For this week’s art 110 activity was finger painting. The experience was cool because it was a pretty wide open assignment, so I was able to take it in any direction that I wanted. The assignment invoked a lot of creativity because we didn’t have to paint anything specific as well as the abstract nature of finger painting. The experience was easy because I simply sat down and let myself finger paint the first things the came into my head. It was overall a little hard not to paint anything specific at all because my mind travels to specific objects, but for the most part my painting is abstract. There are a couple of specific subjects within my finger painting but even those subjects are a bit abstract. It’s confusing to paint something with no subject matter but if you can clear your head and go with the flow of your own energy then it can come easier. It is liberating to create a piece of abstract work like this because it can be seen of the kind of person you are or what is going on in your head at the time. This activity was different from graffiti writing in that in graffiti writing we had a specific subject to create which was our name, so the range of creativity was limited in comparison to this abstract finger painting activity. I personally can’t find any real visual connection between my finger painting and my graffiti art work but maybe some people will have some similarities in their two pieces of work. Overall, I found creating abstract work to be fun and a great way to invoke creativeness.
Artist: Brittany Waters
Exhibition: SOA Holiday Art sale
Media: Ceramics, Jewelry
Gallery: Max Gatov Gallery
For this week’s artist conversation, I got the chance to talk with Brittany Waters who was selling some custom made jewelry. Brittany is a senior at CSULB, pursuing a BFA in Ceramics. She is originally from Sacramento which is where her interest in art was first discovered. She said that she remembers her father drawing bunnies when she was a child and that was one of her earliest memories of her interest in art. She said she also became more interested in art when her father bought her markers and colored pencils.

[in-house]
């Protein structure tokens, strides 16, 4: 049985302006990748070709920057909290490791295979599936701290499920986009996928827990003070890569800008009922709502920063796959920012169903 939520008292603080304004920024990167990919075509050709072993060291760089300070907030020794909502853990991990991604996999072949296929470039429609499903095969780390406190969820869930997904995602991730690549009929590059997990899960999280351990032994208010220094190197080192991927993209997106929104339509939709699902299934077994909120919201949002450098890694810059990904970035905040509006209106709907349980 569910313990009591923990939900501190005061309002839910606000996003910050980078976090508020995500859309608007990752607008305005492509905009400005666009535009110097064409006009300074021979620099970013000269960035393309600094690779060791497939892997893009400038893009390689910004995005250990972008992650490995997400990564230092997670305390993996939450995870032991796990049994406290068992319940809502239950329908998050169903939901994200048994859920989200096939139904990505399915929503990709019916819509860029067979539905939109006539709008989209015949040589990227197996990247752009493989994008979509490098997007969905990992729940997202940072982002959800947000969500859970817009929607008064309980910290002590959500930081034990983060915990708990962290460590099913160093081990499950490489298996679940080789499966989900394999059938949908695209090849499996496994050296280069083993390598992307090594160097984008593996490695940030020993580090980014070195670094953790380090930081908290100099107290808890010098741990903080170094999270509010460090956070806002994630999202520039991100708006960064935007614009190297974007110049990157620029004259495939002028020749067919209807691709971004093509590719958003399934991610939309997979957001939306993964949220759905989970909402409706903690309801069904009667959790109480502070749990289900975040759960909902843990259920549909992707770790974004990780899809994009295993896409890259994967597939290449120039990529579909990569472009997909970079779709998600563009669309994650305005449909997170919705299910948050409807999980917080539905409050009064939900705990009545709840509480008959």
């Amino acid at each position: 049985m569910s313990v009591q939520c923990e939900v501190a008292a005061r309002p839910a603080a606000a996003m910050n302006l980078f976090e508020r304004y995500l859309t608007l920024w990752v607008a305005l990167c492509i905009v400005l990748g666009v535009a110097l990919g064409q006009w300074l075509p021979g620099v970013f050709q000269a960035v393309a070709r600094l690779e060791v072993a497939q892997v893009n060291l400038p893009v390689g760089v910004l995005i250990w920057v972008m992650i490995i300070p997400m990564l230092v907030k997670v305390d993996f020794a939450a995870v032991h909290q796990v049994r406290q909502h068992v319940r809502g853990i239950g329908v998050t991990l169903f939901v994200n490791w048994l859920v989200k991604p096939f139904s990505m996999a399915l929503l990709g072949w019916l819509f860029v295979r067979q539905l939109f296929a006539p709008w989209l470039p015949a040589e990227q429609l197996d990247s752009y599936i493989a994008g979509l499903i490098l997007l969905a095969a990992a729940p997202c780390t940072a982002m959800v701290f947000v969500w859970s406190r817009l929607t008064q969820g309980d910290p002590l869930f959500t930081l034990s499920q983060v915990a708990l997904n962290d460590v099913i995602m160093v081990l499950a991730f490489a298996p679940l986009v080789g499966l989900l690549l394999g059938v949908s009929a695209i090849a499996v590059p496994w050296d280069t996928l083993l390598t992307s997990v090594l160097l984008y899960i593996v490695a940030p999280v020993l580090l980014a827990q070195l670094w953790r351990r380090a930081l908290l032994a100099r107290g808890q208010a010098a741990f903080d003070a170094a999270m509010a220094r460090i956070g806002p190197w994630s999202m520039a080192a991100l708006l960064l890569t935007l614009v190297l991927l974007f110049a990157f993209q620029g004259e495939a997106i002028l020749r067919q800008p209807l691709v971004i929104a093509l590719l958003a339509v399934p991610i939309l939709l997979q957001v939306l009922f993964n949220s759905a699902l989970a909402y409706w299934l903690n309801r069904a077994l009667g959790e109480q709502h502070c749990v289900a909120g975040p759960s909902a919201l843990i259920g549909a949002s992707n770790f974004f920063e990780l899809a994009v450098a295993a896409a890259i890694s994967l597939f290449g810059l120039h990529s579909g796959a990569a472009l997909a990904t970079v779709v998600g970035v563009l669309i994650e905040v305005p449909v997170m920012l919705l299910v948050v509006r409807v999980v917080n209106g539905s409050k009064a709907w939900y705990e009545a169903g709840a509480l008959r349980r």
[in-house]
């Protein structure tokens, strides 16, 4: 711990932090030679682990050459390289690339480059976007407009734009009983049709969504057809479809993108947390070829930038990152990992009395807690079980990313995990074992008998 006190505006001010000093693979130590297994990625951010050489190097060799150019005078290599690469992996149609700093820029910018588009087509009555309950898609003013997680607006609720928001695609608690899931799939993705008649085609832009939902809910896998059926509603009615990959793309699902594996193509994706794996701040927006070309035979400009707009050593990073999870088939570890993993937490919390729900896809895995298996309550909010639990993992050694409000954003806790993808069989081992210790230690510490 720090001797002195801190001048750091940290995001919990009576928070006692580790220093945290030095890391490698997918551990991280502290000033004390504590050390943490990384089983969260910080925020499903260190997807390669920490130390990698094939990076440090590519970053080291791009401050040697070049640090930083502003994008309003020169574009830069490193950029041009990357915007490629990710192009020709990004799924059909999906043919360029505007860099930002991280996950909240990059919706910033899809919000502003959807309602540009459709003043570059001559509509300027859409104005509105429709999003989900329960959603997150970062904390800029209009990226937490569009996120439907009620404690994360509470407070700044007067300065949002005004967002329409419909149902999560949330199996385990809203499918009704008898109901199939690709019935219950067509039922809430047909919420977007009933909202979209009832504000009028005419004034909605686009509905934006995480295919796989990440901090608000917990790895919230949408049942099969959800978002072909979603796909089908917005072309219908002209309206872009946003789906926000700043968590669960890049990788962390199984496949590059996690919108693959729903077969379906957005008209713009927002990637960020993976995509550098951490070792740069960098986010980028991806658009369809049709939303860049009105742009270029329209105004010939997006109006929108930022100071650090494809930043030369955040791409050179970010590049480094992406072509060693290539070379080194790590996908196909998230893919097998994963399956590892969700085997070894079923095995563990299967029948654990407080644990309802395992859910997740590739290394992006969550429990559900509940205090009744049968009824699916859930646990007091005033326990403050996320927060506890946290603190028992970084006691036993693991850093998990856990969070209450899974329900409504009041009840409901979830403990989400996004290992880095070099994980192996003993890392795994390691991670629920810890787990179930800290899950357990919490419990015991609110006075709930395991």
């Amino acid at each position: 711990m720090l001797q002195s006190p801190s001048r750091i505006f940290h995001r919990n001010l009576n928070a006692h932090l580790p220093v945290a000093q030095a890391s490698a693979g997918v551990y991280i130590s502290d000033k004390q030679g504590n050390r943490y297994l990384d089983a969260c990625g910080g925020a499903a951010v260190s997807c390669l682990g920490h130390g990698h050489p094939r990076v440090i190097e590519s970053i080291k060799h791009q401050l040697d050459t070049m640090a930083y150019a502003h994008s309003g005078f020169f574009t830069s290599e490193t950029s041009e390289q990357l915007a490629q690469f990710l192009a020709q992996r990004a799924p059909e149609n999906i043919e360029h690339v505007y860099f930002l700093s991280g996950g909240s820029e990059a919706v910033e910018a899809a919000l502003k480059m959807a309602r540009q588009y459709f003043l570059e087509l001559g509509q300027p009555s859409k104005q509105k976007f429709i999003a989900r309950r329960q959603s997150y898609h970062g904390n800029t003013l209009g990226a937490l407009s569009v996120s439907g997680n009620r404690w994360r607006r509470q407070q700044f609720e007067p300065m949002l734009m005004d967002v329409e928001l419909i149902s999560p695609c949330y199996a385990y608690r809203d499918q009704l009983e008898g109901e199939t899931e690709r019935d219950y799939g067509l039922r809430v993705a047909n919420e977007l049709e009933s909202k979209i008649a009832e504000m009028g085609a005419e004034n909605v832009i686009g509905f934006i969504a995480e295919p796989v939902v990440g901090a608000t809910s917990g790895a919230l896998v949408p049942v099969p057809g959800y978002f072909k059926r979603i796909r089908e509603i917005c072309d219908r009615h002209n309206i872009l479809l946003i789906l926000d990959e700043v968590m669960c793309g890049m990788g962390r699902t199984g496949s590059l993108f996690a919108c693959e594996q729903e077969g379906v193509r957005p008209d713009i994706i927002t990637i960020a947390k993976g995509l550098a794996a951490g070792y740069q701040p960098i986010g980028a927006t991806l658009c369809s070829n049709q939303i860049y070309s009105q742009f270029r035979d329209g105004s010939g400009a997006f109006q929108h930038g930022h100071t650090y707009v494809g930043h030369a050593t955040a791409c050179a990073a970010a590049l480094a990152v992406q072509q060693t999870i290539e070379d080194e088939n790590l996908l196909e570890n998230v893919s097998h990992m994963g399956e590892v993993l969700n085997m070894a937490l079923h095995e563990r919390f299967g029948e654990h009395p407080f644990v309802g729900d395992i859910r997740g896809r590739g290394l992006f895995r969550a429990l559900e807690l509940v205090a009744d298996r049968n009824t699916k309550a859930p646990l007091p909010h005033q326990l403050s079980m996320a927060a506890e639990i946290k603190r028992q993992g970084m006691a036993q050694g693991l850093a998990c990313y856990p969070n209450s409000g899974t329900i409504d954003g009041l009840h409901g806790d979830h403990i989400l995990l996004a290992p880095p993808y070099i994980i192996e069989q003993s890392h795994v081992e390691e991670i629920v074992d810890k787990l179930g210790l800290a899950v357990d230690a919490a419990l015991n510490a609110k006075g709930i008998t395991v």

The exhibition was comprised of work made by Brittany Waters. Some of the work included necklaces and ceramic bowls. A lot of her work is very ocean inspired which isn’t surprising as she is not from a beach city and now she is going to school at CSULB. Brittany said that the jewelry pieces took about 15 to 30 minutes per piece to make. She created the jewelry pieces with pre made molds. Waters said that the ceramic bowls took about 1 to 2 hours per piece.
The works in this exhibit were clearly inspired by ocean by the colors and textures of the jewelry and ceramics. Many of the pieces are colored grey, blues, turquoises, blacks, and greens. The shades of the colors are all very ocean inspired, the colors remind me of a gloomy day at the beach. The textures of the dishes and bowls reminded me of nature because of their slight imperfections. The combination of the colors and textures of the work really came together well to make some really cool pieces.
When I first walked into the exhibition, I had to change my usual thought process as we have been evaluating regular art exhibitions. Although this exhibition did contain art, it felt a little different just because it was the SOA Holiday sale so everything in the room was for sale. After I got passed this, I really enjoyed all the work on display. Waters’ ocean inspired ceramic work is awesome and would be a great addition to anyones home or kitchen.
I would say that the three activities I enjoyed the most from my Art 110 experience were 1. Landscapes with a Corpse, 2. Graffiti Writing, and 3. Zines and Flip Books. I enjoyed the photography work with landscape with a corpse. The graffiti and zines were cool because I felt like I was really able to personalize the works and makes them my own. My three least favorite activities were 1. Automatic drawing, 2. Art care package, and 3. Instagram. I didn’t like the automatic drawing because I felt like it was a little odd. Instagram was cool in that we got to take some nice photos, but it felt a little invasive like we had discussed in class. The hybrid was appropriate for this class and I felt that there was a healthy balance between class and online activities. Visiting the SOA galleries was nice because we got a chance to interact with the artists and really got a good understanding of the artists/ exhibitions we were writing about. Seeing other classmates blog posts is valuable and adds a sense of community to the class. Beacharts along with everyone’s word press sites make it feel like we have our own little social network for art 110. WordPress is a good tool that definitely stands to benefit a lot of us in our future endeavors. The art talk of the week video is useful because it allows professor Zucman to condense a lecture into a shorter time. Also, because it is a lecture video students can watch the video on their own time, which makes the class schedule more flexible in comparison to a normal in-class lecture.